Taxes due April 15 - Does your business qualify for a tax credit?
Posted by: Melissa echo Greenlee on April 2, 2012
To assist small businesses in complying with the Americans with Disability Act (ADA), the Internal Revenue Service (IRS) has a range of tax credits and deductions that businesses may qualify for. Businesses accommodating individuals with disabilities (including deaf, deaf-blind and hard of hearing individuals) may qualify for some of the following tax credits and deductions listed here. The following information provides general, not legal information about three of the most significant tax incentives. For more detailed information, please see the IRS website: www.irs.gov
Disabled Access Credit
The Disabled Access Credit provides a non-refundable credit up to $5,000 annually for small businesses that incur expenditures for the purpose of providing access to persons with disabilities. An eligible small business is one that that earned $1 million or less or had no more than 30 full time employees in the previous year; they may take the credit each and every year they incur access expenditures. Eligible expenses may include the cost of undertaking barrier removal and alterations to improve accessibility, such as providing Sign Language Interpreters, Communication Access Real time Translation (CART), or making marketing materials available in accessible formats such as Braille, audiotape or large print. Please refer to Publication 535 and Form 8826, Disabled Access Credit (PDF), for information about eligible expenditures.
Barrier Removal Deduction
The Architectural Barrier Removal Tax Deduction encourages businesses of any size to remove architectural and transportation barriers to the mobility of persons with disabilities and the elderly. Businesses may claim a deduction of up to $15,000 a year for qualified expenses for items that normally must be capitalized. Businesses claim the deduction by listing it as a separate expense on their income tax return. Also, businesses may use the Disabled Tax Credit and the Barrier Removal Tax Deduction together in the same tax year, if the expenses meet the requirements of both sections. Please refer to Publication 535 for more information.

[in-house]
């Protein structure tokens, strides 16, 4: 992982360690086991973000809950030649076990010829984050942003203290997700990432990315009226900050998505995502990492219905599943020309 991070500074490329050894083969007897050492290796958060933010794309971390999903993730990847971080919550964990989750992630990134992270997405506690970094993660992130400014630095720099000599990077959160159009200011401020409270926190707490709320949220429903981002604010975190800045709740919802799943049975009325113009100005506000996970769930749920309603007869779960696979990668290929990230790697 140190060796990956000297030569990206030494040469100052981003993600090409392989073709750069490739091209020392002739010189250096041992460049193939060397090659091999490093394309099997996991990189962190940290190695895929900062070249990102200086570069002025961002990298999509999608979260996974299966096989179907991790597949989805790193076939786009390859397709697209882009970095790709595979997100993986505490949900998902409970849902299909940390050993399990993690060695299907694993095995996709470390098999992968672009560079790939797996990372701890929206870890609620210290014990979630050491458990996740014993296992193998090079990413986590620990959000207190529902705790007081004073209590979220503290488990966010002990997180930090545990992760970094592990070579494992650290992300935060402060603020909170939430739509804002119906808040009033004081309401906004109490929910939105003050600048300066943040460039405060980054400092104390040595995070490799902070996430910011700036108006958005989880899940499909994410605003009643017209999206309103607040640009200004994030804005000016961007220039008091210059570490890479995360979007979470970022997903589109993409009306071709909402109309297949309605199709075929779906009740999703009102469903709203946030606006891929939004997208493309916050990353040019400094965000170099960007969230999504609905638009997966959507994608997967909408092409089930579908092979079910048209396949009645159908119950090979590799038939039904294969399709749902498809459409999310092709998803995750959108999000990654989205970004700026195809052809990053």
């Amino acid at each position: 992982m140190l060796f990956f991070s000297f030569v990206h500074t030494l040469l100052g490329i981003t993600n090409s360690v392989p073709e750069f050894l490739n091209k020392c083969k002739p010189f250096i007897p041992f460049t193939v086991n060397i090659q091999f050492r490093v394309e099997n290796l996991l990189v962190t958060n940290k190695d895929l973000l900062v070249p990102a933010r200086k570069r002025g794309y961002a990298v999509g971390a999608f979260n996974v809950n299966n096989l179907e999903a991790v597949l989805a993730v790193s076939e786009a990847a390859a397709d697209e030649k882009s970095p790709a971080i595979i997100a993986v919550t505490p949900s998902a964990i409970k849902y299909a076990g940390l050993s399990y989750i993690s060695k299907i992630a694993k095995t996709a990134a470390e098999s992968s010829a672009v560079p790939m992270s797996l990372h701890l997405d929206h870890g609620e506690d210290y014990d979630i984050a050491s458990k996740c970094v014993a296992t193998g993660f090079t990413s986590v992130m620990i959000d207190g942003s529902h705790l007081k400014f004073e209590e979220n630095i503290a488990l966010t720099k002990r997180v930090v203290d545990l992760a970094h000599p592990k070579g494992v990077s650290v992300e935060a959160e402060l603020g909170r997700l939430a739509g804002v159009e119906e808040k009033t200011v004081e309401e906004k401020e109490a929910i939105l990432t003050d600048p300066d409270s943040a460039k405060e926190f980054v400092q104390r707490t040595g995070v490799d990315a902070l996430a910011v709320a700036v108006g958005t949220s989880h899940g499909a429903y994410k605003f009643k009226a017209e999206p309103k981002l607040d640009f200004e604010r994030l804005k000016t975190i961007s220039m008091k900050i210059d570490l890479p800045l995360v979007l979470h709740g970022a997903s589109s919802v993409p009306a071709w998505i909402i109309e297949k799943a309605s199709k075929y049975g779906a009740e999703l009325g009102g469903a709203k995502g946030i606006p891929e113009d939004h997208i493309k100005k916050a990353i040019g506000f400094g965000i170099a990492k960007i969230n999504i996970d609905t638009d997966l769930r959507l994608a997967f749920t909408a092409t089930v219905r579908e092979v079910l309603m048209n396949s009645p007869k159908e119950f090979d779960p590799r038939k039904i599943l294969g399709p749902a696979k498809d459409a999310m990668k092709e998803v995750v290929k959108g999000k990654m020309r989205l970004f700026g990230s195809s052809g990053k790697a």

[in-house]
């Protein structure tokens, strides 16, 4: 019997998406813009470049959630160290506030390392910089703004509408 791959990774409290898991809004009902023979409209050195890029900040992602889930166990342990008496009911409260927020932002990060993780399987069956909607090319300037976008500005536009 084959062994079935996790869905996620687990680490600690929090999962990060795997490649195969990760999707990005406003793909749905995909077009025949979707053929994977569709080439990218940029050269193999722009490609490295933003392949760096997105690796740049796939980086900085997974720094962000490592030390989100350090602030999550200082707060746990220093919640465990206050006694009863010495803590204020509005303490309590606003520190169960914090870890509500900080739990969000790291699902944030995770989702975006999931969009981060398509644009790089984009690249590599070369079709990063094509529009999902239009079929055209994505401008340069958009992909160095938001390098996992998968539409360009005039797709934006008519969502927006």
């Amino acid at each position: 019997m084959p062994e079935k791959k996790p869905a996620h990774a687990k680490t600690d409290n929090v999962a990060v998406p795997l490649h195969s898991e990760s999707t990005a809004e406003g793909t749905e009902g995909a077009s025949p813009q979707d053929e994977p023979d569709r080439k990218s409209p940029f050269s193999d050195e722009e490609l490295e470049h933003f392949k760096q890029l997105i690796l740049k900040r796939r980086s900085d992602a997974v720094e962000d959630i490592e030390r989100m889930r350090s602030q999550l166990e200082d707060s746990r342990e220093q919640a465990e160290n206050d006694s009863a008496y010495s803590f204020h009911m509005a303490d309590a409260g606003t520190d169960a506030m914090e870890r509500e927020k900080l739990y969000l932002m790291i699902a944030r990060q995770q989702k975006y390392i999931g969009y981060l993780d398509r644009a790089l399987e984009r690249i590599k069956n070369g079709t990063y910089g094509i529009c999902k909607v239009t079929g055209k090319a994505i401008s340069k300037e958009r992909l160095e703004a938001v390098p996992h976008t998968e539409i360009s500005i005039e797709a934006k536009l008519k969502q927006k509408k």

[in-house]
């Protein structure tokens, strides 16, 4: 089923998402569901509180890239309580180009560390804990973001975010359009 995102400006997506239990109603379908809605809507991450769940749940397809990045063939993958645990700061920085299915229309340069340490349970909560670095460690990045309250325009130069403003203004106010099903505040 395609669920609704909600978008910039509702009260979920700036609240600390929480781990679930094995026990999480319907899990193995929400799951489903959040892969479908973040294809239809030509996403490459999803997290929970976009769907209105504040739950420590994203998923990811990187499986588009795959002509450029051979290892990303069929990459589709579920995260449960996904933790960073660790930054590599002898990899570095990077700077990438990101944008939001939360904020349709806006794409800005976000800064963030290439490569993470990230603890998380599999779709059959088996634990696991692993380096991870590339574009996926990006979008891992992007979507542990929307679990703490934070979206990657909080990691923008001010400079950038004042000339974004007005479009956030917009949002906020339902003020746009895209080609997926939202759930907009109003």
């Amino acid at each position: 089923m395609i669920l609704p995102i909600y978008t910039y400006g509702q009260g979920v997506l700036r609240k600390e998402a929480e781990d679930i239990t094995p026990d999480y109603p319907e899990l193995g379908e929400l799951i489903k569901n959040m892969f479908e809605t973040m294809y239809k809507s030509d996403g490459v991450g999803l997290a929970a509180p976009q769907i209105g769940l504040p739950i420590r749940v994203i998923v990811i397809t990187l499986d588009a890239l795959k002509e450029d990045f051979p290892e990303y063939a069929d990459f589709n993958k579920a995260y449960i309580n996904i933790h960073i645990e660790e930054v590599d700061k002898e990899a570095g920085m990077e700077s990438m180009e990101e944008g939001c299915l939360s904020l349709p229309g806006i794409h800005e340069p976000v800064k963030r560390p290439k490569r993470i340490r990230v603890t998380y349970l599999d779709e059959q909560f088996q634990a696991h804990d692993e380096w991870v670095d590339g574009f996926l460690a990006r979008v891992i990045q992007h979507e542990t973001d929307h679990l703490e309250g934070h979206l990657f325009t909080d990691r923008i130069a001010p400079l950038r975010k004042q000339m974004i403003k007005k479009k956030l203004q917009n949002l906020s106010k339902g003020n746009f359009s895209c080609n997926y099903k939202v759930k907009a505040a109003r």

Work Opportunity Credit
The Work Opportunity Credit provides employers who hire certain targeted groups including individuals referred from vocational rehabilitation or individuals receiving Supplemental Security Income (SSI) with an annual tax credit of up to $2,400 for each qualifying employer who works at least 400 hours during the tax year. Additionally, a maximum credit of $1,200 may be available for each qualifying summer youth employee. An employee with a disability is one of the targeted groups for the Work Opportunity Credit, provided the appropriate government agencies have certified the employee as disabled. Employers claim the credit on Form 5884, Work Opportunity Credit (PDF).
Source: IRS Website
- hard of hearing
- deaf friendly
- american sign language
- americans with disability act
- internal revenue service
- tax credits